At its foundational level, three-dimensional teaching and learning is the interweaving of the disciplinary core ideas (DCIs), science and engineering practices (SEPs), and crosscutting concepts (CCCs). But what does that mean for classroom planning and instruction? Some teachers view the formatted three-column listings as discreet categories. They don’t see the interconnectedness of the components or the value of intertwining the elements as they plan and implement lessons. One of the most important starting points when implementing three-dimensional teaching and learning is the placement of students within the learning environment. Are students the drivers of the learning, or are they passive recipients of a well-crafted lesson focusing on content and practice?
Recently on Twitter, I saw a post where a teacher shared frustration with a three-dimensional teaching focus. In essence, they stated that if we are hung up on the DCIs, SEPs, and CCCs alone, we may lose sight of the importance of allowing students to lead the learning. Instead, our emphasis should be on students creating meaning and developing understandings as they grow as learners. Creating learning situations to promote student agency and voice allows students space to puzzle through problems, look for alternatives, and evaluate processes and outcomes. Essentially students become scientists and engineers through sensemaking and student-led problem-solving.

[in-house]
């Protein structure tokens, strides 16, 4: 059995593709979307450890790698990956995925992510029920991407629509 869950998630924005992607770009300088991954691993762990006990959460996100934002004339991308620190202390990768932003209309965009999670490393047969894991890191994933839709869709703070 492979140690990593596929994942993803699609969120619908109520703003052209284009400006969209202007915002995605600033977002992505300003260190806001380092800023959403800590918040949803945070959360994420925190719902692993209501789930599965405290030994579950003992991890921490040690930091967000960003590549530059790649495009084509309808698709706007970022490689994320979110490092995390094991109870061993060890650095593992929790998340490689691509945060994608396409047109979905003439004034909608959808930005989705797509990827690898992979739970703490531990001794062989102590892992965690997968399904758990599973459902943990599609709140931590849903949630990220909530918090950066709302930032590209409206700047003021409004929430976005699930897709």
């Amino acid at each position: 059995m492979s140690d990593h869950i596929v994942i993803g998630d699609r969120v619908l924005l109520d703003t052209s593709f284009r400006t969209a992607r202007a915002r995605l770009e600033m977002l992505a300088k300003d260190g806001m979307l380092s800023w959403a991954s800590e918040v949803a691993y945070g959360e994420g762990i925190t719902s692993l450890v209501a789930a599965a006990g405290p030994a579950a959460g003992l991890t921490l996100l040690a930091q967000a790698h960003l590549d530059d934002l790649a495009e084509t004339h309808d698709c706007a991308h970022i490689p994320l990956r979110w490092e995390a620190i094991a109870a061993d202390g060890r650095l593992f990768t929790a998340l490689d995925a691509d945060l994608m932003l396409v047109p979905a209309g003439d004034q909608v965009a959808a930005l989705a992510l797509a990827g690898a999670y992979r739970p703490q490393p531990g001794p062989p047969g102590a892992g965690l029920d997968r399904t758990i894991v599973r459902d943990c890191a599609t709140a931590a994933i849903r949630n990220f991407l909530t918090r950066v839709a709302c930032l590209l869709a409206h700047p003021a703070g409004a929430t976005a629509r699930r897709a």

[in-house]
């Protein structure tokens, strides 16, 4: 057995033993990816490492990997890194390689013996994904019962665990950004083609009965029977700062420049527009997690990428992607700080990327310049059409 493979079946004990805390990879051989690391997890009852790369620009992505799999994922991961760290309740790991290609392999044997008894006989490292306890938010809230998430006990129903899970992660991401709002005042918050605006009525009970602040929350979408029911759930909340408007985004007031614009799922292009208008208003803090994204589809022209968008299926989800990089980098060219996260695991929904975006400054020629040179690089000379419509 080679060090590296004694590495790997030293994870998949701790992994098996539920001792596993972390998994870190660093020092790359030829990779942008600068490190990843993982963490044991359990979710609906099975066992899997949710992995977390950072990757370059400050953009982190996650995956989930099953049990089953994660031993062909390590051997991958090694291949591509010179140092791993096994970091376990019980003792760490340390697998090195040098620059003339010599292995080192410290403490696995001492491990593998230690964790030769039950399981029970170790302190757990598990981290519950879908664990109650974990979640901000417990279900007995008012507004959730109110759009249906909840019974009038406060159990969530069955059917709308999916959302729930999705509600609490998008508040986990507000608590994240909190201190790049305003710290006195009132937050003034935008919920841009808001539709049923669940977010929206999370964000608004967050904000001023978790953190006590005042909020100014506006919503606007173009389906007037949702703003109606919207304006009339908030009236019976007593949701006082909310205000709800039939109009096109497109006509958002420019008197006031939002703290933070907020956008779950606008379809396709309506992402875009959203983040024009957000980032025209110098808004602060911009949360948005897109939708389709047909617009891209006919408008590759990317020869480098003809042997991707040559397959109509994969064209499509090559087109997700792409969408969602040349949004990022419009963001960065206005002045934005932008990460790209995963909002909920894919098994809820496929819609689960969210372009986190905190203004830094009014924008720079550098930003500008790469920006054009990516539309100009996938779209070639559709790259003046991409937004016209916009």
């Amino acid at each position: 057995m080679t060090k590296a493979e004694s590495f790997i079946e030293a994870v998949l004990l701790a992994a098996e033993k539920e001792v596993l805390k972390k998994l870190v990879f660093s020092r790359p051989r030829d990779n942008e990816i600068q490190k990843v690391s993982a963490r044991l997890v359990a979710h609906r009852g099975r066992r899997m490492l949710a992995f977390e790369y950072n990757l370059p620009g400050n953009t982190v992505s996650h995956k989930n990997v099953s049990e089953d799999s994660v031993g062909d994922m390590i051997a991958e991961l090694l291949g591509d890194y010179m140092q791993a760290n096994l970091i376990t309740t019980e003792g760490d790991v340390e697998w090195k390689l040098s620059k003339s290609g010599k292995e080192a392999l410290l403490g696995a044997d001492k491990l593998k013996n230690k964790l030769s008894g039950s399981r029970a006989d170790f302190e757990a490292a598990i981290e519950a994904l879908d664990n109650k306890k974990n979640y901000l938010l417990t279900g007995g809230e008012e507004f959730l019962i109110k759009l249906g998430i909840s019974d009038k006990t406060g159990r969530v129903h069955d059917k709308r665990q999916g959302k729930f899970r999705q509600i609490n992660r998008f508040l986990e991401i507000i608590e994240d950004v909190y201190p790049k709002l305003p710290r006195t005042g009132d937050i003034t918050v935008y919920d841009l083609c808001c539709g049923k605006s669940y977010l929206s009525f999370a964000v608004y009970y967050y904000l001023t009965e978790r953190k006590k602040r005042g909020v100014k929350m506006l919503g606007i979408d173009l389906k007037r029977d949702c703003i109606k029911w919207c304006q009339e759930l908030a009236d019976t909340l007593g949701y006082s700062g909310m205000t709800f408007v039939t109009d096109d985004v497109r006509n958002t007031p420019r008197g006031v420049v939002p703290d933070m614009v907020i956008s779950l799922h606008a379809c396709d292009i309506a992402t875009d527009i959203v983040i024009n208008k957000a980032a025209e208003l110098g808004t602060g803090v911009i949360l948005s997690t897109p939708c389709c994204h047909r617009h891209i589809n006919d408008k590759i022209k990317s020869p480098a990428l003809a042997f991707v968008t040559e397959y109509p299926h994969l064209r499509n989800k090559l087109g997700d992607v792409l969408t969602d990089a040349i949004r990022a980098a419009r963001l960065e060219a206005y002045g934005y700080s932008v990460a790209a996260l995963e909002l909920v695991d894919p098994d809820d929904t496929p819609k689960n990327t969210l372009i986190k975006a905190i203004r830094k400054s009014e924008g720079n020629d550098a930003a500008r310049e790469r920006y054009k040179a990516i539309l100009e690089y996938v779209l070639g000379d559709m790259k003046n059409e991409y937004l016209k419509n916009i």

Three-dimensional teaching is more than checking off a box in each color-coded column; it’s about guiding the learning pathways so that students can grapple with real-world issues, complex ideas, and multi-dimensional problems. This sets the stage for wonder, engagement, and empowerment, including social justice.
Incorporating three-dimensional learning into your classroom allows space for creativity, collaboration, and teamwork—these 21st-century skills are essential for our future workforce in solving global issues. It also promotes agency and voice, as students can investigate topics and problems that affect their world. When engaged in real-world issues, students have the opportunities to share divergent pathways, engage in meaningful discussions, and employ empathy to solutions.
Three-dimensional learning also seamlessly connects with the learning requirements of language arts and mathematics. With science and engineering as the focal point, teachers can embed appropriate language arts and mathematics standards in meaningful and memorable ways. When young learners are engaged in sensemaking, they have a reason to read, write, speak, listen, and employ mathematical reasoning and strategies.
In this issue of Science and Children, we focus on how teachers plan for and implement three-dimensional lessons for a wide variety of topics for all grades. Look for the common theme threaded through all the articles in providing opportunities for students to experience science and engineering “as” scientists and engineers through sensemaking and student-led inquiries.
Editor, Science and Children
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